Hey delivery team, customer, project manager… what do you value? What I value has evolved over time. At one point I couldn’t have succinctly answered that question. Now it is crystal clear and seems like the pinnacle of common sense for a manager of a delivery team like me.

I value finishing work over starting work.

This simple realization has completely changed my viewpoint on how I approach nearly all aspects of my job. Now that I have had this epiphany, it seems unreal that I have to explain this or, especially, argue this point to get people on the same page with me on this topic. I often wonder why this isn’t common sense to all. It’s easy to forget I wasn’t always thinking this way.

In the beginning…

Initially there is comfort, amongst delivery teams and customers, in the feeling you get when you begin things. You begin this, you begin that, and you begin some more. You begin as much as possible. You value starting work. It is the measure of your success.

You continue on and on and on in that vein, but over time you grow unhappy. You wonder ,”What is going on, why are we so slow? Why aren’t we delivering anything? And why is my delivery team so stressed out all the time?” You probably don’t realize, even at this point, that you are valuing the wrong thing. Its so ingrained in you that it is not the first thing you think to change.

It is at this point that any competent professional whose responsibility includes ensuring delivery starts to investigate the problem and possible solutions. It was at this point that this particular professional stumbled upon Kanban.

The journey …

Studying Kanban, particularly reading David J Anderson’s book on Kanban, let me find ways to begin addressing the big concerns: how to begin delivering again and how to make my developers happier – or at least less stressed. The secret lies in introducing constraints in the system. Kanban does this by limiting work-in-progress (WIP). But, how does this solve my problems?

… to earlier and consistent delivery

I like to use a very simple example when explaining why limiting developers to 1 thing at a time is best for the people expecting the delivery. In the old days, a developer would take 5 items on. Each item, in a vacuum, would take 1 developer day. But, because you value starting work, you spend a % of time each day on each task — say 20% of the day’s time per task. Can you do the math? It would take five days before the client sees any value from the developer’s efforts.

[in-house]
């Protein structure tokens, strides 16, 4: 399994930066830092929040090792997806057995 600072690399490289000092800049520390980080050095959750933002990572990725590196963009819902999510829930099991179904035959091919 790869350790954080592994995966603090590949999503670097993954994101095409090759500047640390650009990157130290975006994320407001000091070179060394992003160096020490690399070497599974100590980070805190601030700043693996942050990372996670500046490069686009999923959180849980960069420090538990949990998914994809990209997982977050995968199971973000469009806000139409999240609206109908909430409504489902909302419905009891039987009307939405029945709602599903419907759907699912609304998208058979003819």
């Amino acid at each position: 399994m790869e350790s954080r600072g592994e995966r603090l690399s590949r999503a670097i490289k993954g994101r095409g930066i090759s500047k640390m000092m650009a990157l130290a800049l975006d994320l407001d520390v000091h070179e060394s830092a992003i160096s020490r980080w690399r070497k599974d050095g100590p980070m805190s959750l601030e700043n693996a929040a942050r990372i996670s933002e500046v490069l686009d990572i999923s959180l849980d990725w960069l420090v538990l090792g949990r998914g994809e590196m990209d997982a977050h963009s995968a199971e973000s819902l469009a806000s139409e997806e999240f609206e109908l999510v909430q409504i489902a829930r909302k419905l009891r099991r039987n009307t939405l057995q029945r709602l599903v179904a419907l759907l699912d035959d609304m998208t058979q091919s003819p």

However, when you limit work-in-progress to one task per developer at a time, the scenario changes. A developer has one item on their plate. The item takes one developer day to complete. Because the developer has a single focus, the client sees value in one day as opposed to five (and probably with better quality to boot).

You could argue that in five days the client would still get the same amount of value in either scenario. I’ll put aside the fact that context switching in the first model adds development time — I could do an entire additional post on the costs of context switching. The value of Kanban is the consistent delivery of items, the consistent flow of work through the workflow. Clients are generally happier when they get value sooner and consistently.

… to a less-stressed delivery team

When a developer has many things on their to-do list there is a underlying layer of stress that always exists. Its a feeling of being consistently behind despite your best efforts. Additionally, when you start work, there is the expectation that the item in question is actually in progress. If you have more than one thing in flight then the item is not actually in progress 100% of the time and this results in mismatched expectations. This results in developers experiencing repeated interruptions by the stakeholders to find out the status of tasks. This only compounds the time in which things are not actually being worked. The longer you spend in this state, the more prone you become to being reactive. The old adage “the squeaky wheel gets the grease” is almost certain in this scenario. All of this boils down to unhappy developers!

Focusing on one thing at a time correctly sets expectations on the developer and removes the underlying layer of stress that no longer applies. Now the developer just has to focus on being as efficient as they can while still producing quality work while managers and product owners manage prioritization. Developers also like to deliver. So now they have the experience of delivering value more often, which usually makes them happier.

The equal and opposite reaction

A by-product I have observed is that this setup forces the product owner to really understand the prioritization of their backlog. They no longer have a false sense of what can be accomplished in a given period and they become more aware of the value of their prioritization due to the constraints introduced to the workflow. Whereas the past seemed more like the client used a “fire and sit back and wait” mechanism to get items into their backlog, they are now more inclined to actually collaboratively manage their backlog.

If you are experiencing anything mentioned in this post, I really suggest that you look into Kanban and the possible relief it can provide for you!